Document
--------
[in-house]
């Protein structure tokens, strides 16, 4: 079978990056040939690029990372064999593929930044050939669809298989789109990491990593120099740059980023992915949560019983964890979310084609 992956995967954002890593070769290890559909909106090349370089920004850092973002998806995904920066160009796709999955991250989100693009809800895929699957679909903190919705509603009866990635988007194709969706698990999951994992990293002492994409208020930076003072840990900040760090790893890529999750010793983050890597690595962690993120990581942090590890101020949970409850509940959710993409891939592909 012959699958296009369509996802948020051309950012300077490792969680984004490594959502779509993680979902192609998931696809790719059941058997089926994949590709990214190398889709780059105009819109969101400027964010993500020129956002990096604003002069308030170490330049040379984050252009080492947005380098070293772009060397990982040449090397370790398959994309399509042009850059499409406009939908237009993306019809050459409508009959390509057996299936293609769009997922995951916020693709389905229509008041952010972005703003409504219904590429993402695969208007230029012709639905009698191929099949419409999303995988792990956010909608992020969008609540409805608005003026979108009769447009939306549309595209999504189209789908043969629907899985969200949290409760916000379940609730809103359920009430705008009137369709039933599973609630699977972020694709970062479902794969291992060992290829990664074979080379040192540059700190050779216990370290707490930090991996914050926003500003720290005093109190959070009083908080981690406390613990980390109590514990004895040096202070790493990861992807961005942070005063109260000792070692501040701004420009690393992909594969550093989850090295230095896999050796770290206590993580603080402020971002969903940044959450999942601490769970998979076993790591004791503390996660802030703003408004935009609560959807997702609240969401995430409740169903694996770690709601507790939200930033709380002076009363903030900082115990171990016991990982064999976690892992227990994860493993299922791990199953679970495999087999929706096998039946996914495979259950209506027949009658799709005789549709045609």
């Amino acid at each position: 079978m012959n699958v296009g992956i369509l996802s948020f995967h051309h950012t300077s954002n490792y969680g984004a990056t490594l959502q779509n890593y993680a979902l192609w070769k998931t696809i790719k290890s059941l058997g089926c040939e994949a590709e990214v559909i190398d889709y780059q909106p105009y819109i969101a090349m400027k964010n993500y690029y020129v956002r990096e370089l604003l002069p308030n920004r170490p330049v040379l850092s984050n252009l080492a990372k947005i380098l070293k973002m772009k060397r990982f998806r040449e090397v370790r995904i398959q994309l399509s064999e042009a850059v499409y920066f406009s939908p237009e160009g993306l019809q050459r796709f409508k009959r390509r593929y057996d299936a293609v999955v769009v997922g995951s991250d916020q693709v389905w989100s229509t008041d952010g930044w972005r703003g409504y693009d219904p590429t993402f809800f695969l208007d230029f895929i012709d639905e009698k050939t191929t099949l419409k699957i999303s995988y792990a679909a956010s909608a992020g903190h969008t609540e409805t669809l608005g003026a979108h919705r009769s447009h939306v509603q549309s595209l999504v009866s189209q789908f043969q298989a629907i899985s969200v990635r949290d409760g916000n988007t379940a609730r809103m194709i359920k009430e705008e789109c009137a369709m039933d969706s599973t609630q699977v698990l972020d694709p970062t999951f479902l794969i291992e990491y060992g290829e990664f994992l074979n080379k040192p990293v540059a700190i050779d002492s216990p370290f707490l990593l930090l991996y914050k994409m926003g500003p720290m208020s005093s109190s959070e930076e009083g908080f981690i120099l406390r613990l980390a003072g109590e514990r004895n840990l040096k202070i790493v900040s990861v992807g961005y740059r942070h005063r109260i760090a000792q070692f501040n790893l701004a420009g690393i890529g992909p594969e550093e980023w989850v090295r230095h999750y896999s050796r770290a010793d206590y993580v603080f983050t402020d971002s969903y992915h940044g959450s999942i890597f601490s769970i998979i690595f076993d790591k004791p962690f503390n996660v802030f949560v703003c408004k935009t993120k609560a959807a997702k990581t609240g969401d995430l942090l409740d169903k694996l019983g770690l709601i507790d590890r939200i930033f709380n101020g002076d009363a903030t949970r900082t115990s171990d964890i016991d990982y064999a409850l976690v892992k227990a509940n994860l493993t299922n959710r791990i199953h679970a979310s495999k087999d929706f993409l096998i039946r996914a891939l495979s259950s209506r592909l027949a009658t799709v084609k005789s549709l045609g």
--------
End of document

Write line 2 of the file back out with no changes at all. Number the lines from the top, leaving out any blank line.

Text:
């Protein structure tokens, strides 16, 4: 079978990056040939690029990372064999593929930044050939669809298989789109990491990593120099740059980023992915949560019983964890979310084609 992956995967954002890593070769290890559909909106090349370089920004850092973002998806995904920066160009796709999955991250989100693009809800895929699957679909903190919705509603009866990635988007194709969706698990999951994992990293002492994409208020930076003072840990900040760090790893890529999750010793983050890597690595962690993120990581942090590890101020949970409850509940959710993409891939592909 012959699958296009369509996802948020051309950012300077490792969680984004490594959502779509993680979902192609998931696809790719059941058997089926994949590709990214190398889709780059105009819109969101400027964010993500020129956002990096604003002069308030170490330049040379984050252009080492947005380098070293772009060397990982040449090397370790398959994309399509042009850059499409406009939908237009993306019809050459409508009959390509057996299936293609769009997922995951916020693709389905229509008041952010972005703003409504219904590429993402695969208007230029012709639905009698191929099949419409999303995988792990956010909608992020969008609540409805608005003026979108009769447009939306549309595209999504189209789908043969629907899985969200949290409760916000379940609730809103359920009430705008009137369709039933599973609630699977972020694709970062479902794969291992060992290829990664074979080379040192540059700190050779216990370290707490930090991996914050926003500003720290005093109190959070009083908080981690406390613990980390109590514990004895040096202070790493990861992807961005942070005063109260000792070692501040701004420009690393992909594969550093989850090295230095896999050796770290206590993580603080402020971002969903940044959450999942601490769970998979076993790591004791503390996660802030703003408004935009609560959807997702609240969401995430409740169903694996770690709601507790939200930033709380002076009363903030900082115990171990016991990982064999976690892992227990994860493993299922791990199953679970495999087999929706096998039946996914495979259950209506027949009658799709005789549709045609």